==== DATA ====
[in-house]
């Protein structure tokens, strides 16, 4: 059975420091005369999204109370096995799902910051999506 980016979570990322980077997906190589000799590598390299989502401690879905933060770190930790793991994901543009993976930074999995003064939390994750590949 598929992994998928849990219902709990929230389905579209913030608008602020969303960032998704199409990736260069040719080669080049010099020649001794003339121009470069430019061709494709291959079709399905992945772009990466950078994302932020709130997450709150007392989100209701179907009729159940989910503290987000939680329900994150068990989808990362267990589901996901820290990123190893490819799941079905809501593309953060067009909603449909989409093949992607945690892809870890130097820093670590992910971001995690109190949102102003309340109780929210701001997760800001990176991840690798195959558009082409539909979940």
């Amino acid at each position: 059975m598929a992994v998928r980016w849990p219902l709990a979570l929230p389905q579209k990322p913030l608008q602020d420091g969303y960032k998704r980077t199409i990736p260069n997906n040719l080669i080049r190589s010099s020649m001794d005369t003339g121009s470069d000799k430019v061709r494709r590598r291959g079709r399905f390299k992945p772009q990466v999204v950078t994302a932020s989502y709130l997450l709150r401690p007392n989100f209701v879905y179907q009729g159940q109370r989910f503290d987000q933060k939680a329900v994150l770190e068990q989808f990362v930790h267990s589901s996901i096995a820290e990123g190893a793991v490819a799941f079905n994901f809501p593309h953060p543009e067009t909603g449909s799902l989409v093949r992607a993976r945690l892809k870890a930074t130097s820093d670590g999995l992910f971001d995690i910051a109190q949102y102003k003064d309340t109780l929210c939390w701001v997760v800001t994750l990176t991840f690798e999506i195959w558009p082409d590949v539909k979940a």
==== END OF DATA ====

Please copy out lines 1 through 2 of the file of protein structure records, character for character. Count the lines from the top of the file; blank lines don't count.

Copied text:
[in-house]
């Protein structure tokens, strides 16, 4: 059975420091005369999204109370096995799902910051999506 980016979570990322980077997906190589000799590598390299989502401690879905933060770190930790793991994901543009993976930074999995003064939390994750590949 598929992994998928849990219902709990929230389905579209913030608008602020969303960032998704199409990736260069040719080669080049010099020649001794003339121009470069430019061709494709291959079709399905992945772009990466950078994302932020709130997450709150007392989100209701179907009729159940989910503290987000939680329900994150068990989808990362267990589901996901820290990123190893490819799941079905809501593309953060067009909603449909989409093949992607945690892809870890130097820093670590992910971001995690109190949102102003309340109780929210701001997760800001990176991840690798195959558009082409539909979940």